As I mentioned in my last post, it’s commonplace to argue that at some point in history–maybe when MTV debuted–we lost the ability to tell the difference between the image and the world, between the real and the artificial. Writing in the 1930s, Walter Benjamin was working with an older opposition, one derived from György Lukács, between first nature (our helplessness before the uncontrollable fury of thunderstorms) and second nature (our helplessness before the uncontrollable fury of the global economy). Benjamin was also highly influenced by Surrealism, which, like Lukács’ theory of reification, asserted our view of reality is clouded by a faulty rationality. We don’t prefer the artificial to the real because we’re simpletons duped by the irresistible lure of the image, but because we’ve reshaped our reality so totally and so perfectly that we no longer recognize it as our own.
This is why Benjamin admired the work of the early 20th-century photographer Eugène Atget, a favorite of the Surrealists as well. Atget wasn’t naive, but he saw himself as a tradesman making a living photographing ordinary street scenes in Paris. Oftentimes his photographs had no people in them, a motif that fascinated Benjamin and the Surrealists. (That’s Atget’s “Coin de la Rue Valette et Pantheon”  above.) Before Atget, the human face and body were the primary subject matter of photography. Atget banished people from photography and with them the last vestiges of cult value in the medium. His photographs of a deserted Paris were like the scenes of a crime, Benjamin noticed. Atget’s photographs provided no ground for contemplation. They were signposts, but without direction. The everyday objects of ordinary experience were revealed as strange and unsettling. In this way photographs acquired the first traces of political significance, that all was not as it appeared at first glance. To control meaning, captions became necessary for the first time. As Benjamin put it in “Little History of Photography” (1931), Atget “looked for what was unremarked, a forgotten, cast adrift. And thus such pictures . . . work against the exotic, romantically sonorous names of the cities; they suck the aura out of reality like water from a sinking ship.”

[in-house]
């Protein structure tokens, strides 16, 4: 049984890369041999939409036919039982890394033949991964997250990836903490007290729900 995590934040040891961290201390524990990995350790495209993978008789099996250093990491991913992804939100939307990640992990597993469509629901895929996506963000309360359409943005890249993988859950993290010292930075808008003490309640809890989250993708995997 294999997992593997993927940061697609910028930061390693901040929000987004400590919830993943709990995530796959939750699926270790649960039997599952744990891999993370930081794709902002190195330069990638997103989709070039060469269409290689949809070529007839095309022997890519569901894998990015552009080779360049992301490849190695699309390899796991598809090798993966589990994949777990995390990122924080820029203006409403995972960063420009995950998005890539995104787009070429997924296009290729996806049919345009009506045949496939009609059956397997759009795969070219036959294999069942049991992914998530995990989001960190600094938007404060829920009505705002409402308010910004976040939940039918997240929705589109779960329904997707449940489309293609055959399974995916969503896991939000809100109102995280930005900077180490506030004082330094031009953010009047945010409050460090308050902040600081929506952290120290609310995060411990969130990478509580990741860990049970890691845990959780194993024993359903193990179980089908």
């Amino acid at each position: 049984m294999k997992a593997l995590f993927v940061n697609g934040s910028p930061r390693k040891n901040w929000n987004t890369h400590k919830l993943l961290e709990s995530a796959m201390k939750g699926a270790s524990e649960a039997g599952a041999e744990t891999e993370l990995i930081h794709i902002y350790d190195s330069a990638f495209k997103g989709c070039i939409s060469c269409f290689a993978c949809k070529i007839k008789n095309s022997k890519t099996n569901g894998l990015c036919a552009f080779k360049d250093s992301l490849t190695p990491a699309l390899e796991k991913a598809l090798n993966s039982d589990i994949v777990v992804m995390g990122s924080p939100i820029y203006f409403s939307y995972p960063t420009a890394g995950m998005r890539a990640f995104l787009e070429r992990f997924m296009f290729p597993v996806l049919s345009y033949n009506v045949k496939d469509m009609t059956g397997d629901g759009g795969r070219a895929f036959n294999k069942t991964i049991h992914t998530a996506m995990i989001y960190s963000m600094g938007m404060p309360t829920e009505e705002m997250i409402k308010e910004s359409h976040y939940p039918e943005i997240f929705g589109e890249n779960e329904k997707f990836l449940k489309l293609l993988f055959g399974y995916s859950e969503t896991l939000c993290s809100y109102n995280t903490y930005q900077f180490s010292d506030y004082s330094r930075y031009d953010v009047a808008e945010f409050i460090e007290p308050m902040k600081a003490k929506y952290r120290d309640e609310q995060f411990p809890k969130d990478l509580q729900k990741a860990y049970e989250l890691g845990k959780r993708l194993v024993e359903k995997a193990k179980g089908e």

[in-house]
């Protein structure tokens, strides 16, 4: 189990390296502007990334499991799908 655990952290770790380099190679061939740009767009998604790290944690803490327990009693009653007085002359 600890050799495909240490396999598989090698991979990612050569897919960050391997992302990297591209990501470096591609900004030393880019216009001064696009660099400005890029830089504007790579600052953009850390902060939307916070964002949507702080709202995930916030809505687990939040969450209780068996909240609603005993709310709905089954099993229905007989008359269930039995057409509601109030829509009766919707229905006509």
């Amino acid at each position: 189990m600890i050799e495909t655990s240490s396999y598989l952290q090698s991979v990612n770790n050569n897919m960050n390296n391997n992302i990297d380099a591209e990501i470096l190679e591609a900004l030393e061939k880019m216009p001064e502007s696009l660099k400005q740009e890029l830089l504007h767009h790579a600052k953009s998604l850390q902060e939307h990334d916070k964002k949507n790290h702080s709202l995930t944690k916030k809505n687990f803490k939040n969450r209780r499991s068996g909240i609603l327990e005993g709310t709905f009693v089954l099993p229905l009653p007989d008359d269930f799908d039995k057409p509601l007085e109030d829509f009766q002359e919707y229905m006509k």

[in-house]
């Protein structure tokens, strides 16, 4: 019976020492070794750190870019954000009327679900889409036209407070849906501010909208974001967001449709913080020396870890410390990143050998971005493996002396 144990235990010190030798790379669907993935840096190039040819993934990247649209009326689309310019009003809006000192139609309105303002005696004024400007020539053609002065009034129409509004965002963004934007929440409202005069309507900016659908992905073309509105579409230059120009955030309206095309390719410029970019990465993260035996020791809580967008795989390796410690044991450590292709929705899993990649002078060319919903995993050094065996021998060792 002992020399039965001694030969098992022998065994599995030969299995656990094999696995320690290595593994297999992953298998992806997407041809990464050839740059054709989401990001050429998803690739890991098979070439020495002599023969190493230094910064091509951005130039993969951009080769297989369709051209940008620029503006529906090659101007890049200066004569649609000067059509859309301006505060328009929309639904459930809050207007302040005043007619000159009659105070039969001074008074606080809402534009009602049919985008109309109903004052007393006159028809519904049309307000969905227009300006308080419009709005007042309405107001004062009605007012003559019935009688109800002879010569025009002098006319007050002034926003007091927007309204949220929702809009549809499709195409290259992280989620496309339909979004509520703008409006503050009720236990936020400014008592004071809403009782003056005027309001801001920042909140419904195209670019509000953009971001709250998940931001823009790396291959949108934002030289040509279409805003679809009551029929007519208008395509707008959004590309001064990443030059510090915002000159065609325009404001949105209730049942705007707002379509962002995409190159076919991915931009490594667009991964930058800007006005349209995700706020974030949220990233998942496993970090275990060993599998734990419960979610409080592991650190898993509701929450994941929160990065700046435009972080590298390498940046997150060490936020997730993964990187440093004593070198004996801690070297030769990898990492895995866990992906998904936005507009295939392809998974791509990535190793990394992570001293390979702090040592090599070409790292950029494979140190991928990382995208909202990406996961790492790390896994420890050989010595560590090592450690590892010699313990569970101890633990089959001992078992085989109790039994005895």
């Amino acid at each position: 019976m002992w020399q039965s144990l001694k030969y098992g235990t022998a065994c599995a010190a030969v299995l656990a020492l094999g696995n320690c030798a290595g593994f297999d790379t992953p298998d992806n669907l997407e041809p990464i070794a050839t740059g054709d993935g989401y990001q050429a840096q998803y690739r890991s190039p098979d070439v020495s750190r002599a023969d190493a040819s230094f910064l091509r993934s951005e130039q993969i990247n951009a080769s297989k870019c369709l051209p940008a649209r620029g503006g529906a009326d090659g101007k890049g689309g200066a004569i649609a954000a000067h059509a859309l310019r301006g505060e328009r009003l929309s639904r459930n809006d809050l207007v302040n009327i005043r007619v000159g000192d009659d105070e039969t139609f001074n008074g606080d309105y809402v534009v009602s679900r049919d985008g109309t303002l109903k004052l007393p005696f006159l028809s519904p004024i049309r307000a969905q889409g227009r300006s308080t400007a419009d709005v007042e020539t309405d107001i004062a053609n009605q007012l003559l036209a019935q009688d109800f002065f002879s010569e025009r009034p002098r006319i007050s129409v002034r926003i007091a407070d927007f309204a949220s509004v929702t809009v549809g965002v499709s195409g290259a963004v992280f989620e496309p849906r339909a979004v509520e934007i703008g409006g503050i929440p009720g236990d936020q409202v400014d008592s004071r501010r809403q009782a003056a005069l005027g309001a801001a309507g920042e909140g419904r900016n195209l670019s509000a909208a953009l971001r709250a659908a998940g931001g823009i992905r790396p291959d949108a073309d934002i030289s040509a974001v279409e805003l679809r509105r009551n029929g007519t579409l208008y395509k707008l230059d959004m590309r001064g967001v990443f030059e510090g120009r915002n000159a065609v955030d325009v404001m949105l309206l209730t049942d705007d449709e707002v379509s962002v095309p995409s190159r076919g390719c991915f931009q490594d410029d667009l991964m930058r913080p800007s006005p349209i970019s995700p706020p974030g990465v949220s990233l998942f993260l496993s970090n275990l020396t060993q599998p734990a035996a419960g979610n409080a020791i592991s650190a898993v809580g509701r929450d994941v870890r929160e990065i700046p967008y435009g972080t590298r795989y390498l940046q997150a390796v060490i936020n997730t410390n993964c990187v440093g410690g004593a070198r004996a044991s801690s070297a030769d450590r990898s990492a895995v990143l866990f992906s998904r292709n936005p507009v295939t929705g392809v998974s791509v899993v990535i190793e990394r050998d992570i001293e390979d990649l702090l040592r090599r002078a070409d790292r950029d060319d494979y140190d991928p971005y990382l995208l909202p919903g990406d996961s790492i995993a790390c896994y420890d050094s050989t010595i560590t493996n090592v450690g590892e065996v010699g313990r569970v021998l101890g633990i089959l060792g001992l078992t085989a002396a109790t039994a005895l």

Later, in “The Work of Art in the Age of Mechanical Reproduction” (1936) Benjamin made a similar but more sweeping claim about the cinema. A different nature presents itself to the movie camera than to the naked eye. Instead of being something we enter into unconsciously or vaguely, in film we enter nature analytically. While a painter lovely caresses the surfaces of nature, the cameraman chucks a piece of dynamite at it, then reassembles the pieces:
Our taverns and our metropolitan streets, our offices and furnished rooms, our railroad stations and our factories appeared to have us locked up hopelessly. Then came the film and burst this prison-world asunder by the dynamite of the tenth of a second, so that now, in the midst of its far-clung ruins and debris, we calmly and adventurously go traveling.
A movie camera can be mounted on a speeding locomotive, dropped down a sewer, or secreted in a valise and carried surreptitiously around a city. The camera reveals aspects of reality that register in our senses but never quite get processed consciously. Film changed how we view the least significant minutiae of reality just as surely as Freud’s Psychopathology of Everyday Life changed how we look at incidental phenomenon like slips of the tongue. In other words, film serves as an optical unconscious. Benjamin asserts the film camera “introduces us to unconscious optics as does psychoanalysis to unconscious impulses.”
In Benjamin’s lifetime photographic and cinematographic technologies improved dramatically, thus widening the spectrum of visual experience that can be caught on film. The idea that improved technology can expand our sense perception and make the unconscious visible continues today. Digital video has improved to the point at which an entire television series can be devoted to the filming of ghosts.
Perhaps one day we’ll have a revelatory film made from an iPod Nano video camera. More likely, though, we’ll continue to get snippets of little kids doing allegedly cute things and locker-room peep shows. In either case, the result will probably get dumped into YouTube and forgotten. For all his bold assertions about the potential of rapidly evolving photographic technology, Benjamin equivocates at the conclusion of his Artwork essay. Film presents a whole new world to the masses, but the masses aren’t necessarily paying attention. “The public is an examiner,” he writes, “but an absent-minded one.”